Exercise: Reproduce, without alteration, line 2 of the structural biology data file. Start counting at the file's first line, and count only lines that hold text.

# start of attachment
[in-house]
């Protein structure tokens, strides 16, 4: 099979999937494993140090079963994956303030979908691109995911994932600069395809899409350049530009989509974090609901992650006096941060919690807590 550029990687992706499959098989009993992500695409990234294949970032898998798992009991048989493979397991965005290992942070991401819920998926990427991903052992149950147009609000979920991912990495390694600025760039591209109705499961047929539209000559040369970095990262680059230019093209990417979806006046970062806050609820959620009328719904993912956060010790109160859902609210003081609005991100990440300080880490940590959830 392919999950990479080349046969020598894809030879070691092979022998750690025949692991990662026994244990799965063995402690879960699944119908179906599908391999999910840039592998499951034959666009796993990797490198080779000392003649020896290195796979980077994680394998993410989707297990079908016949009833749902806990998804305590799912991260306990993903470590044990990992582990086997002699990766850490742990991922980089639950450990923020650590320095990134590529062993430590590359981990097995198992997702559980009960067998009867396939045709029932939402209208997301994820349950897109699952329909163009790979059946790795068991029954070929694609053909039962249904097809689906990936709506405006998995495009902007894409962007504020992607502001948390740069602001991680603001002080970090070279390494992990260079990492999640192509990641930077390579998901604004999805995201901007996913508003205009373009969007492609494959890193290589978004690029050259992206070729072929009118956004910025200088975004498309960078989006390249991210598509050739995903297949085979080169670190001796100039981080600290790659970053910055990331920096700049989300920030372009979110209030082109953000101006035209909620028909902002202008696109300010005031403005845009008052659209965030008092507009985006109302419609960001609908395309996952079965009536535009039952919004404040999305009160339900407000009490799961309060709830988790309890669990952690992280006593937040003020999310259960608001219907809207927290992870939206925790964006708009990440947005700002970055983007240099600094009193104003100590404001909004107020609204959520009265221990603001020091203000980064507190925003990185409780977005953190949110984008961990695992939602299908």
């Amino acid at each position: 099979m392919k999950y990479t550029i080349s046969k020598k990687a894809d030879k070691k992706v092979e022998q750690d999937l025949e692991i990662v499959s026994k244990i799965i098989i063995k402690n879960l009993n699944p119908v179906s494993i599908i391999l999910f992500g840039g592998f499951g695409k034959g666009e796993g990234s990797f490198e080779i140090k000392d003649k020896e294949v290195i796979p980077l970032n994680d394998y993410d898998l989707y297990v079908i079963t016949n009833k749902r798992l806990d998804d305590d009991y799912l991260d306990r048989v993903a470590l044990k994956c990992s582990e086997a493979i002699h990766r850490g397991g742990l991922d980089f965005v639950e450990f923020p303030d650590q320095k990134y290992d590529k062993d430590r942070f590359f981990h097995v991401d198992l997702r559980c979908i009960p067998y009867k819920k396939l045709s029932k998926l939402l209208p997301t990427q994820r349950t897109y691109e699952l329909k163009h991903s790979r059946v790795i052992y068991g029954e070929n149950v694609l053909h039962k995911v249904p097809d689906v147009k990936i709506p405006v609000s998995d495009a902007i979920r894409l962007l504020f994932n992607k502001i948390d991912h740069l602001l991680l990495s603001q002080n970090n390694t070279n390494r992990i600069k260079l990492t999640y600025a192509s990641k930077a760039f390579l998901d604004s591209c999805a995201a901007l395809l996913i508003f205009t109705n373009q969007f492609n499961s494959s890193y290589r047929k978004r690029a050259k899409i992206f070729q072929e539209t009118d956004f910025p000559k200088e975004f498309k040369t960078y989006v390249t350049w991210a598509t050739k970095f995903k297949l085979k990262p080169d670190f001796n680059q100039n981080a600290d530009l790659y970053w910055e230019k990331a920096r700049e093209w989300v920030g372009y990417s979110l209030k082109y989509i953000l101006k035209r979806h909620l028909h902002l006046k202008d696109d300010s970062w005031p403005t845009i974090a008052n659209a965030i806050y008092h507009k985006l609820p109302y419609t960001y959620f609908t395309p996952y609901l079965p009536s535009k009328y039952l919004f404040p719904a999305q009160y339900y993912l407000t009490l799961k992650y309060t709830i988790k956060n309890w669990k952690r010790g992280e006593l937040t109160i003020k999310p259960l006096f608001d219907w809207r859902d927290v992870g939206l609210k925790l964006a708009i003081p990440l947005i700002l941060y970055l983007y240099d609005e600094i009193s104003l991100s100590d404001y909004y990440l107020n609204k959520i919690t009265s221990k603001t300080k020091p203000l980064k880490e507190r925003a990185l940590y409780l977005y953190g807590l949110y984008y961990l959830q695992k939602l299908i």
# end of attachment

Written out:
């Protein structure tokens, strides 16, 4: 099979999937494993140090079963994956303030979908691109995911994932600069395809899409350049530009989509974090609901992650006096941060919690807590 550029990687992706499959098989009993992500695409990234294949970032898998798992009991048989493979397991965005290992942070991401819920998926990427991903052992149950147009609000979920991912990495390694600025760039591209109705499961047929539209000559040369970095990262680059230019093209990417979806006046970062806050609820959620009328719904993912956060010790109160859902609210003081609005991100990440300080880490940590959830 392919999950990479080349046969020598894809030879070691092979022998750690025949692991990662026994244990799965063995402690879960699944119908179906599908391999999910840039592998499951034959666009796993990797490198080779000392003649020896290195796979980077994680394998993410989707297990079908016949009833749902806990998804305590799912991260306990993903470590044990990992582990086997002699990766850490742990991922980089639950450990923020650590320095990134590529062993430590590359981990097995198992997702559980009960067998009867396939045709029932939402209208997301994820349950897109699952329909163009790979059946790795068991029954070929694609053909039962249904097809689906990936709506405006998995495009902007894409962007504020992607502001948390740069602001991680603001002080970090070279390494992990260079990492999640192509990641930077390579998901604004999805995201901007996913508003205009373009969007492609494959890193290589978004690029050259992206070729072929009118956004910025200088975004498309960078989006390249991210598509050739995903297949085979080169670190001796100039981080600290790659970053910055990331920096700049989300920030372009979110209030082109953000101006035209909620028909902002202008696109300010005031403005845009008052659209965030008092507009985006109302419609960001609908395309996952079965009536535009039952919004404040999305009160339900407000009490799961309060709830988790309890669990952690992280006593937040003020999310259960608001219907809207927290992870939206925790964006708009990440947005700002970055983007240099600094009193104003100590404001909004107020609204959520009265221990603001020091203000980064507190925003990185409780977005953190949110984008961990695992939602299908």